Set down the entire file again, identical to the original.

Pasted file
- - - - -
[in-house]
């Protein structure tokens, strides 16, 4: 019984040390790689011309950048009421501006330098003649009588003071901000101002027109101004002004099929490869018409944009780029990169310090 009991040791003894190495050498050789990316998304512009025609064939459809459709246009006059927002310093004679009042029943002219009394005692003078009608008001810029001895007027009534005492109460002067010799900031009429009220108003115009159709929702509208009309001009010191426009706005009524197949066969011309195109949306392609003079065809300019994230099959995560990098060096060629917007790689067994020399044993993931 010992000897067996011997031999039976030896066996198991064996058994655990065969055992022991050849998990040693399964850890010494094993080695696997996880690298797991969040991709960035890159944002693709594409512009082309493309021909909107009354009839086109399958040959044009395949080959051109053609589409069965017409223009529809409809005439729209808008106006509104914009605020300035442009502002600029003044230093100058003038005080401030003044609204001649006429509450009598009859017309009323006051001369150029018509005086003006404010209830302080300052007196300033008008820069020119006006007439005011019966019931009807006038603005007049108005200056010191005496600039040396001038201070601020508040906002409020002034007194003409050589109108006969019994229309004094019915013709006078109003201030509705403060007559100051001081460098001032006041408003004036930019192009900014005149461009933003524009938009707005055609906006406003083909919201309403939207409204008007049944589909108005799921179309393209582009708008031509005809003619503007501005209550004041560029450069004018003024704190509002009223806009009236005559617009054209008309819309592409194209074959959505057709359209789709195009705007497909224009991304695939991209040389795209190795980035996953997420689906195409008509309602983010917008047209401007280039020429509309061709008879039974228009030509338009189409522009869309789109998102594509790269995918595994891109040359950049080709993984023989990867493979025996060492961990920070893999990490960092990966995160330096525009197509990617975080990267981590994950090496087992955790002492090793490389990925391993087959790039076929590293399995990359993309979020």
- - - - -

[in-house]
């Protein structure tokens, strides 16, 4: 019984040390790689011309950048009421501006330098003649009588003071901000101002027109101004002004099929490869018409944009780029990169310090 009991040791003894190495050498050789990316998304512009025609064939459809459709246009006059927002310093004679009042029943002219009394005692003078009608008001810029001895007027009534005492109460002067010799900031009429009220108003115009159709929702509208009309001009010191426009706005009524197949066969011309195109949306392609003079065809300019994230099959995560990098060096060629917007790689067994020399044993993931 010992000897067996011997031999039976030896066996198991064996058994655990065969055992022991050849998990040693399964850890010494094993080695696997996880690298797991969040991709960035890159944002693709594409512009082309493309021909909107009354009839086109399958040959044009395949080959051109053609589409069965017409223009529809409809005439729209808008106006509104914009605020300035442009502002600029003044230093100058003038005080401030003044609204001649006429509450009598009859017309009323006051001369150029018509005086003006404010209830302080300052007196300033008008820069020119006006007439005011019966019931009807006038603005007049108005200056010191005496600039040396001038201070601020508040906002409020002034007194003409050589109108006969019994229309004094019915013709006078109003201030509705403060007559100051001081460098001032006041408003004036930019192009900014005149461009933003524009938009707005055609906006406003083909919201309403939207409204008007049944589909108005799921179309393209582009708008031509005809003619503007501005209550004041560029450069004018003024704190509002009223806009009236005559617009054209008309819309592409194209074959959505057709359209789709195009705007497909224009991304695939991209040389795209190795980035996953997420689906195409008509309602983010917008047209401007280039020429509309061709008879039974228009030509338009189409522009869309789109998102594509790269995918595994891109040359950049080709993984023989990867493979025996060492961990920070893999990490960092990966995160330096525009197509990617975080990267981590994950090496087992955790002492090793490389990925391993087959790039076929590293399995990359993309979020």